The Château de Comper is medieval castle, which has been rebuilt as a château. The first owner of Comper is supposed have been Salomon, king of Brittany in the 9th century. However the castle has entered in recorded history with the baron Raoul de Gaël-Monfort, who was a companion of William of Normandy during the Battle of Hastings.
During the 13th century, Comper was considered one of the strongest castles in Brittany. For this reason, it has been the object of many battles and sieges. It has also changed owner several times in its history. In 1370, it was devastated by Bertrand du Guesclin.
In the beginning of the 15th century, it became the vassal of the Dukes of Laval. In 1467, the Duke Guy XIV de Laval drew up the charte des usements et coutumes de Brécilien (charter of the uses and customs of Brécelien), which was used to divide the forest into parcels and to define the rights and duties of everyone regarding each parcel. During the 16th century, Comper went to the Rieux family, then to the Coligny family.
The famous episode in the history of Comper took place during the Wars of Religion, between the Catholic League and partisans of the king Henri IV. At the end of 1595, after a long resistance, the Duc de Mercœur's men failed to keep the castle. In reprisal, Henri IV dismantled of the castle three years later. After this, Comper went to the la Trémoille family.
During the Revolution, the revolutionary party burned half of the main building, on January 28, 1790. It was rebuilt during the 19th century by Armand de Charette, whose initials appear on numerous mantelpieces in the castle.The castle is listed as a monument historique by the French Ministry of Culture.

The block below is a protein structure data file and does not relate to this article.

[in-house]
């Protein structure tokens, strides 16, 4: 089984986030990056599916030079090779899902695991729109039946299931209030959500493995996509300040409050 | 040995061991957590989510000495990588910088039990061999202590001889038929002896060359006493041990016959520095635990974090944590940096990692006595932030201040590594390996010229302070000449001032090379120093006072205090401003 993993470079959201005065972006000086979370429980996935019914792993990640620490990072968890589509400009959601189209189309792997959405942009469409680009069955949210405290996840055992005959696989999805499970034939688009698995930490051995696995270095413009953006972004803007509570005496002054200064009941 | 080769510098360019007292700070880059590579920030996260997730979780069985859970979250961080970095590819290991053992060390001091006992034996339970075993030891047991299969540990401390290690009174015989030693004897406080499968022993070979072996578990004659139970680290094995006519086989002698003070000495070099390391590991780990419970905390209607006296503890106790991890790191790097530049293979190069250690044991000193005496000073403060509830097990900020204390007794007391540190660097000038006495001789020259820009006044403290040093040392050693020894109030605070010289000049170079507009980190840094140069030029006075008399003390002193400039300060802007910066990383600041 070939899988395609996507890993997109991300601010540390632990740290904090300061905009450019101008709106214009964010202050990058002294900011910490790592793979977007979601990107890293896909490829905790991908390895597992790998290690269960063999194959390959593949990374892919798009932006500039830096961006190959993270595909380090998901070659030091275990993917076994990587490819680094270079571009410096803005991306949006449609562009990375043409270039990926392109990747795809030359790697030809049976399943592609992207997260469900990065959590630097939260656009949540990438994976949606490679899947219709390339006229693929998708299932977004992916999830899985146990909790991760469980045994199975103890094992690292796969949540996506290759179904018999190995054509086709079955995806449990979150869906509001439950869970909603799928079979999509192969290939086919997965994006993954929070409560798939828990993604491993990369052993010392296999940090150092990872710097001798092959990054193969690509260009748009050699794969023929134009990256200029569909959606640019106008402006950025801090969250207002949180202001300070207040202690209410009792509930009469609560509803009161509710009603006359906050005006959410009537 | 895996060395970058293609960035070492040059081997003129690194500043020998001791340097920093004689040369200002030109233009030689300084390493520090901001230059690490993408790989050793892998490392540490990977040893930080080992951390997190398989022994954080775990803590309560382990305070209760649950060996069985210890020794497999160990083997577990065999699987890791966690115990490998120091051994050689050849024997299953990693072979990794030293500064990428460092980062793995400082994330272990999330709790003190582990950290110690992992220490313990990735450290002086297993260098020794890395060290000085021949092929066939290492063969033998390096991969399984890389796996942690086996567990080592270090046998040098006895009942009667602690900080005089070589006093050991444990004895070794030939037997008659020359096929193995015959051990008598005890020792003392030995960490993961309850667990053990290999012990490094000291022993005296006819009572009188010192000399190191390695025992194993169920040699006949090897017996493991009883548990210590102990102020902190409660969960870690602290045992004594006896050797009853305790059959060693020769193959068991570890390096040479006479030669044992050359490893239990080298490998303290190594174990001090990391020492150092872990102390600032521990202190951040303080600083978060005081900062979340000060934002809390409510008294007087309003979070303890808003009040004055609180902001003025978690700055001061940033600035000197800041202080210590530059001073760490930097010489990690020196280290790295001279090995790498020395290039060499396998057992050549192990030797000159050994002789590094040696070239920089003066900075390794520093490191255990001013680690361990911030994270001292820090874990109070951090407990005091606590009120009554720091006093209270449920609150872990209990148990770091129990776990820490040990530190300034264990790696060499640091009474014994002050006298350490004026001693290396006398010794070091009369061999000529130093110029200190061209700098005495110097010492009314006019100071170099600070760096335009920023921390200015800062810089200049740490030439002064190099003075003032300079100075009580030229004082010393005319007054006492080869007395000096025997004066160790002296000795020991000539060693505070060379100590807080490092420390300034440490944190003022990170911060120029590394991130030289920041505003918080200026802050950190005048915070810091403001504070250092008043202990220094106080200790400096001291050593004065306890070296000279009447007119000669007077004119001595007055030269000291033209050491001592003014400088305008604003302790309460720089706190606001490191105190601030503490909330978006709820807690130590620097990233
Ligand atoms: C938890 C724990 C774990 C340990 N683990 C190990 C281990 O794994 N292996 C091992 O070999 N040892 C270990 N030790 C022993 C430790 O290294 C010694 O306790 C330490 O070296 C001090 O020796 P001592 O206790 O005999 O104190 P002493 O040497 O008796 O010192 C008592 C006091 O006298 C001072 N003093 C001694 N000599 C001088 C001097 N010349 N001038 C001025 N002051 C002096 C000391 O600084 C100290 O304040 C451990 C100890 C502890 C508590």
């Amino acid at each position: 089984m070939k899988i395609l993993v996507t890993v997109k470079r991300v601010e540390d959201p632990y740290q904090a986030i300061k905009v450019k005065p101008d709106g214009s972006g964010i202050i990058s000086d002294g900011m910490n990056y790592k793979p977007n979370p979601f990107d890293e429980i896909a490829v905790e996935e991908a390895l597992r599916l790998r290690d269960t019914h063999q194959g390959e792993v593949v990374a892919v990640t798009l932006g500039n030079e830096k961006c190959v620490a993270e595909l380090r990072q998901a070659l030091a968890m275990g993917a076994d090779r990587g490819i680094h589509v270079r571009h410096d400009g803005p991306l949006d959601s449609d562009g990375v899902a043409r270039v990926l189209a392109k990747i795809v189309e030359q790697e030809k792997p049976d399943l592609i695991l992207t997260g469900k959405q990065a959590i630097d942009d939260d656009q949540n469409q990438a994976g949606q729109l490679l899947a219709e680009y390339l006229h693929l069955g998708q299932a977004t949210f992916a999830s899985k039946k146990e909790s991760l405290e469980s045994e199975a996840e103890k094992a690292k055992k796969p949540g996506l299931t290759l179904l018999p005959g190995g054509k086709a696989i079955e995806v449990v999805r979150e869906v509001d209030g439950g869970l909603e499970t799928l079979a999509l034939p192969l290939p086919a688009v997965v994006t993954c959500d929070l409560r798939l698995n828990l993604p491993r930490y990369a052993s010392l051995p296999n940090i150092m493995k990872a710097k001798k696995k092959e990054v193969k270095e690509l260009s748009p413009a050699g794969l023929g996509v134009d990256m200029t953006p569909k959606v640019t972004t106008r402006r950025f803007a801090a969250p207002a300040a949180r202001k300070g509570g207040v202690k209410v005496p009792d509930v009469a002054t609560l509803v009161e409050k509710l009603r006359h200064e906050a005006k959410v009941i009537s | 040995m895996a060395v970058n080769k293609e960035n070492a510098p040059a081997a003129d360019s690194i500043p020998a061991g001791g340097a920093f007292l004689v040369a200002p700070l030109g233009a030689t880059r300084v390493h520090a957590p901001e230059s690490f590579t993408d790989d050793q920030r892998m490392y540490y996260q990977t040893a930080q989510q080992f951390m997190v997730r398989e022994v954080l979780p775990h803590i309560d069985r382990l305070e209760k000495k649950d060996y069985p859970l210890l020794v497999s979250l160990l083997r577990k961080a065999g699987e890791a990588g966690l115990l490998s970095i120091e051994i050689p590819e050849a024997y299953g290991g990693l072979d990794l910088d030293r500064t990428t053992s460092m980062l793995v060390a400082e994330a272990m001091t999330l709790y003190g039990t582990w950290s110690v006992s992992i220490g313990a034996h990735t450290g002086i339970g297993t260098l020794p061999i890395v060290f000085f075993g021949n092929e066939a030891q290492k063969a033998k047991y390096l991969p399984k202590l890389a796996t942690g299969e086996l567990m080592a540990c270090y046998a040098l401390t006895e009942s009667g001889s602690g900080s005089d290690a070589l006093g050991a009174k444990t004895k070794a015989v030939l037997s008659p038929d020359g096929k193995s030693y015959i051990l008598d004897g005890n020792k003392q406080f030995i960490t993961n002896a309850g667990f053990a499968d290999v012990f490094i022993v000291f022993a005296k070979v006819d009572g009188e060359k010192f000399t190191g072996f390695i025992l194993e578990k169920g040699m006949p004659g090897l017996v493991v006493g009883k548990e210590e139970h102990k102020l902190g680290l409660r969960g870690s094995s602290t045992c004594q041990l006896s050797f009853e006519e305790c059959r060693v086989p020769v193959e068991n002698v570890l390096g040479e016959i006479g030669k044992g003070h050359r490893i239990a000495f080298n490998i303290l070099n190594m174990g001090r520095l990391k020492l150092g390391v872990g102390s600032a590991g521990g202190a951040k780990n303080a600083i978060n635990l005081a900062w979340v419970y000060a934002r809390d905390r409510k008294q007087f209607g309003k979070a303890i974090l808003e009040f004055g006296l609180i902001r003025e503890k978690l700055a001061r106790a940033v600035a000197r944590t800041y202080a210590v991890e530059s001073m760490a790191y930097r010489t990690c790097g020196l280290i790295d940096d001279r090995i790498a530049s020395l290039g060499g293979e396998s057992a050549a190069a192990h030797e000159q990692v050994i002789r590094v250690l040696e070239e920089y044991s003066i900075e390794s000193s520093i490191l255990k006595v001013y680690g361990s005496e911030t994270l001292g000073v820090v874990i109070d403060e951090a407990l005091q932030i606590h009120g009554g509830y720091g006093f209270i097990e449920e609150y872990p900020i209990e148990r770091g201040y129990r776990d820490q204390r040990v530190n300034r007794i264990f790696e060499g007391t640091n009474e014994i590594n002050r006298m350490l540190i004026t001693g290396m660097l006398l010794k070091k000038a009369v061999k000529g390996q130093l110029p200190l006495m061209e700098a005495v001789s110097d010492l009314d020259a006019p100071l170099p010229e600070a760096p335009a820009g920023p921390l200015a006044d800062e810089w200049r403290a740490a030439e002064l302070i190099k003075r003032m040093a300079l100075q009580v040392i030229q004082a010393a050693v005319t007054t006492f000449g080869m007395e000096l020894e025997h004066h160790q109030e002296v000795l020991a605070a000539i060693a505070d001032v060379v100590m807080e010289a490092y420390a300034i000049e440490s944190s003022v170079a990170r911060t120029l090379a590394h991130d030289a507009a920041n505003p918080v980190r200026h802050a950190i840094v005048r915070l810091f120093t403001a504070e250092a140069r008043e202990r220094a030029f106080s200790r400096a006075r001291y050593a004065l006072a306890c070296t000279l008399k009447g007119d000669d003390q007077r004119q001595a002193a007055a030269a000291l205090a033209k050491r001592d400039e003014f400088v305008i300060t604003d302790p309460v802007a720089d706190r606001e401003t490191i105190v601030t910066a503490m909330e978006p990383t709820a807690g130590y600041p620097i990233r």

The castle was originally square, with towers at each of the four corners, linked by strong curtain walls. At the main door was a drawbridge. Now the moat is dry and the castle houses the exhibitions of the 'Centre de l’imaginaire arthurien', about the Arthurian legend.
The large pond is related to Viviane, the Lady of the Lake. In the legend, she lives in a crystal palace, built by Merlin, hidden under the waters of the lake.References:
The Beckov castle stands on a steep 50 m tall rock in the village Beckov. The dominance of the rock and impression of invincibility it gaves, challenged our ancestors to make use of these assets. The result is a remarkable harmony between the natural setting and architecture.
The castle first mentioned in 1200 was originally owned by the King and later, at the end of the 13th century it fell in hands of Matúš Èák. Its owners alternated - at the end of the 14th century the family of Stibor of Stiborice bought it.
The next owners, the Bánffys who adapted the Gothic castle to the Renaissance residence, improved its fortifications preventing the Turks from conquering it at the end of the 16th century. When Bánffys died out, the castle was owned by several noble families. It fell in decay after fire in 1729.
The history of the castle is the subject of different legends. One of them narrates the origin of the name of castle derived from that of jester Becko for whom the Duke Stibor had the castle built.
Another legend has it that the lord of the castle had his servant thrown down from the rock because he protected his child from the lords favourite dog. Before his death, the servant pronounced a curse saying that they would meet in a year and days time, and indeed precisely after that time the lord was bitten by a snake and fell down to the same abyss.
The well-conserved ruins of the castle, now the National Cultural Monument, are frequently visited by tourists, above all in July when the castle festival takes place. The former Ambro curia situated below the castle now shelters the exhibition of the local history.